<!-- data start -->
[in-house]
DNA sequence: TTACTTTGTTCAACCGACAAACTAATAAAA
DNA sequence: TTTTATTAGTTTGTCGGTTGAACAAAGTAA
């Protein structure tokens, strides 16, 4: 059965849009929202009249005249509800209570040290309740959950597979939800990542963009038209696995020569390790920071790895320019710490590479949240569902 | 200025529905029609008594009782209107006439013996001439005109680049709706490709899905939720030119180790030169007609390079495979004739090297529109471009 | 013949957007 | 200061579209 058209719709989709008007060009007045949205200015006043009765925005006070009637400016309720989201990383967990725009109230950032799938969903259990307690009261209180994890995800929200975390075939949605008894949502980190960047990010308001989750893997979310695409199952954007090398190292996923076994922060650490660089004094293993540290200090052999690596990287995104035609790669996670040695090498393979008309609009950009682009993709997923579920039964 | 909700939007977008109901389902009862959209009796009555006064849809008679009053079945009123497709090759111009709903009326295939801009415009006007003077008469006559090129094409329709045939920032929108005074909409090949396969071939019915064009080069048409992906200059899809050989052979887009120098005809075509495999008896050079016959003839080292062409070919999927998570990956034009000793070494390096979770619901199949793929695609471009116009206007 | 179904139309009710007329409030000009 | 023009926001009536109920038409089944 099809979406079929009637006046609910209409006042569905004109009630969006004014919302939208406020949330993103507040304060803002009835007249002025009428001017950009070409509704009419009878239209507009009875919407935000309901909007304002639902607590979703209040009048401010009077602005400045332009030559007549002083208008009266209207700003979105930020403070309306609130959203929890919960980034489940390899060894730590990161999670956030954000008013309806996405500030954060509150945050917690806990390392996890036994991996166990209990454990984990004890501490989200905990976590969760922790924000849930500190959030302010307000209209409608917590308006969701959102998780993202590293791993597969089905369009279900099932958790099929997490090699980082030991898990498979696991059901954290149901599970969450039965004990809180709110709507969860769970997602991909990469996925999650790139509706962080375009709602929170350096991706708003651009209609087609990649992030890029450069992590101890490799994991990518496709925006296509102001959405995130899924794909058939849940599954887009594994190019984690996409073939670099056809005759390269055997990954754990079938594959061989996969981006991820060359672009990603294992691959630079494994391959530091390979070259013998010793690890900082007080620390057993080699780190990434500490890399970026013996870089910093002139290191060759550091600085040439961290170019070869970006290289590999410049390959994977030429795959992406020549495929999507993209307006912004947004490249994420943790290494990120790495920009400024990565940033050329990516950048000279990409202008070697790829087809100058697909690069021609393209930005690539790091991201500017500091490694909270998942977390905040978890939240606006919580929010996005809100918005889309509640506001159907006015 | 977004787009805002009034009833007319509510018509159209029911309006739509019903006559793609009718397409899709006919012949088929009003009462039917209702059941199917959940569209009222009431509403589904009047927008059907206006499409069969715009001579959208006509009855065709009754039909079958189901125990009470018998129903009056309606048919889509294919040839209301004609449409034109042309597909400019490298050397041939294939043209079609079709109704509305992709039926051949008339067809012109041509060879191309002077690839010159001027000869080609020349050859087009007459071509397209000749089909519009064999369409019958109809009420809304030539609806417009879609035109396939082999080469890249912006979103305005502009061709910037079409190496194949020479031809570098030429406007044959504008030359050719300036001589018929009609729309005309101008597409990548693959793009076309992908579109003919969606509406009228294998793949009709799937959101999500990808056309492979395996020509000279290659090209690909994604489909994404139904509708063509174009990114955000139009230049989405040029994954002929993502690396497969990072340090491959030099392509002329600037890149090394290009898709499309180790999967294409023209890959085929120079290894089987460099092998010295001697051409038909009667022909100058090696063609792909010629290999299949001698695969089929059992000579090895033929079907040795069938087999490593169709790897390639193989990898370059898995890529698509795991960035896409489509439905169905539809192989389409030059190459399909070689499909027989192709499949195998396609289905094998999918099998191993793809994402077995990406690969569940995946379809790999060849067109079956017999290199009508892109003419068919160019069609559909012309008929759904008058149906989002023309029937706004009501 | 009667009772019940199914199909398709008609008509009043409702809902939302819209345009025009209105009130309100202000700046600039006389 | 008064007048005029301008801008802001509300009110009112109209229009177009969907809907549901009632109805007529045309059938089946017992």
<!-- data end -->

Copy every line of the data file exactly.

[in-house]
DNA sequence: TTACTTTGTTCAACCGACAAACTAATAAAA
DNA sequence: TTTTATTAGTTTGTCGGTTGAACAAAGTAA
């Protein structure tokens, strides 16, 4: 059965849009929202009249005249509800209570040290309740959950597979939800990542963009038209696995020569390790920071790895320019710490590479949240569902 | 200025529905029609008594009782209107006439013996001439005109680049709706490709899905939720030119180790030169007609390079495979004739090297529109471009 | 013949957007 | 200061579209 058209719709989709008007060009007045949205200015006043009765925005006070009637400016309720989201990383967990725009109230950032799938969903259990307690009261209180994890995800929200975390075939949605008894949502980190960047990010308001989750893997979310695409199952954007090398190292996923076994922060650490660089004094293993540290200090052999690596990287995104035609790669996670040695090498393979008309609009950009682009993709997923579920039964 | 909700939007977008109901389902009862959209009796009555006064849809008679009053079945009123497709090759111009709903009326295939801009415009006007003077008469006559090129094409329709045939920032929108005074909409090949396969071939019915064009080069048409992906200059899809050989052979887009120098005809075509495999008896050079016959003839080292062409070919999927998570990956034009000793070494390096979770619901199949793929695609471009116009206007 | 179904139309009710007329409030000009 | 023009926001009536109920038409089944 099809979406079929009637006046609910209409006042569905004109009630969006004014919302939208406020949330993103507040304060803002009835007249002025009428001017950009070409509704009419009878239209507009009875919407935000309901909007304002639902607590979703209040009048401010009077602005400045332009030559007549002083208008009266209207700003979105930020403070309306609130959203929890919960980034489940390899060894730590990161999670956030954000008013309806996405500030954060509150945050917690806990390392996890036994991996166990209990454990984990004890501490989200905990976590969760922790924000849930500190959030302010307000209209409608917590308006969701959102998780993202590293791993597969089905369009279900099932958790099929997490090699980082030991898990498979696991059901954290149901599970969450039965004990809180709110709507969860769970997602991909990469996925999650790139509706962080375009709602929170350096991706708003651009209609087609990649992030890029450069992590101890490799994991990518496709925006296509102001959405995130899924794909058939849940599954887009594994190019984690996409073939670099056809005759390269055997990954754990079938594959061989996969981006991820060359672009990603294992691959630079494994391959530091390979070259013998010793690890900082007080620390057993080699780190990434500490890399970026013996870089910093002139290191060759550091600085040439961290170019070869970006290289590999410049390959994977030429795959992406020549495929999507993209307006912004947004490249994420943790290494990120790495920009400024990565940033050329990516950048000279990409202008070697790829087809100058697909690069021609393209930005690539790091991201500017500091490694909270998942977390905040978890939240606006919580929010996005809100918005889309509640506001159907006015 | 977004787009805002009034009833007319509510018509159209029911309006739509019903006559793609009718397409899709006919012949088929009003009462039917209702059941199917959940569209009222009431509403589904009047927008059907206006499409069969715009001579959208006509009855065709009754039909079958189901125990009470018998129903009056309606048919889509294919040839209301004609449409034109042309597909400019490298050397041939294939043209079609079709109704509305992709039926051949008339067809012109041509060879191309002077690839010159001027000869080609020349050859087009007459071509397209000749089909519009064999369409019958109809009420809304030539609806417009879609035109396939082999080469890249912006979103305005502009061709910037079409190496194949020479031809570098030429406007044959504008030359050719300036001589018929009609729309005309101008597409990548693959793009076309992908579109003919969606509406009228294998793949009709799937959101999500990808056309492979395996020509000279290659090209690909994604489909994404139904509708063509174009990114955000139009230049989405040029994954002929993502690396497969990072340090491959030099392509002329600037890149090394290009898709499309180790999967294409023209890959085929120079290894089987460099092998010295001697051409038909009667022909100058090696063609792909010629290999299949001698695969089929059992000579090895033929079907040795069938087999490593169709790897390639193989990898370059898995890529698509795991960035896409489509439905169905539809192989389409030059190459399909070689499909027989192709499949195998396609289905094998999918099998191993793809994402077995990406690969569940995946379809790999060849067109079956017999290199009508892109003419068919160019069609559909012309008929759904008058149906989002023309029937706004009501 | 009667009772019940199914199909398709008609008509009043409702809902939302819209345009025009209105009130309100202000700046600039006389 | 008064007048005029301008801008802001509300009110009112109209229009177009969907809907549901009632109805007529045309059938089946017992």